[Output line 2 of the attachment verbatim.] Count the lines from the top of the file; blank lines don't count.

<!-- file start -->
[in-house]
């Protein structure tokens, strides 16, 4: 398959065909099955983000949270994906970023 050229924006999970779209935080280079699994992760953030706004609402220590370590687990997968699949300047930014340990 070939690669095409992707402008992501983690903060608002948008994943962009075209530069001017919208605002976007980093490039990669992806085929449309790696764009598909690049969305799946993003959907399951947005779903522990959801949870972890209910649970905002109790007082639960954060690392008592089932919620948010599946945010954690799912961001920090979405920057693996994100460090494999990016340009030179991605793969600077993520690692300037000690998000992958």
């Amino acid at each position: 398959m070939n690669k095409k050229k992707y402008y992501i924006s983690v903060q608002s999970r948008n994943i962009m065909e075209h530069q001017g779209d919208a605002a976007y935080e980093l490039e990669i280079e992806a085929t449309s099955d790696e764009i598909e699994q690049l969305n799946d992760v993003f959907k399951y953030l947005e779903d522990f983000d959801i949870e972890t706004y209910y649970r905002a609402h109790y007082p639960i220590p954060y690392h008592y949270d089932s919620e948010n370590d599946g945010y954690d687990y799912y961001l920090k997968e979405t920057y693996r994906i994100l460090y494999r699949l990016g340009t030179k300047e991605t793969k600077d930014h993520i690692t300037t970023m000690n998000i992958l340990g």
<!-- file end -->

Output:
């Protein structure tokens, strides 16, 4: 398959065909099955983000949270994906970023 050229924006999970779209935080280079699994992760953030706004609402220590370590687990997968699949300047930014340990 070939690669095409992707402008992501983690903060608002948008994943962009075209530069001017919208605002976007980093490039990669992806085929449309790696764009598909690049969305799946993003959907399951947005779903522990959801949870972890209910649970905002109790007082639960954060690392008592089932919620948010599946945010954690799912961001920090979405920057693996994100460090494999990016340009030179991605793969600077993520690692300037000690998000992958």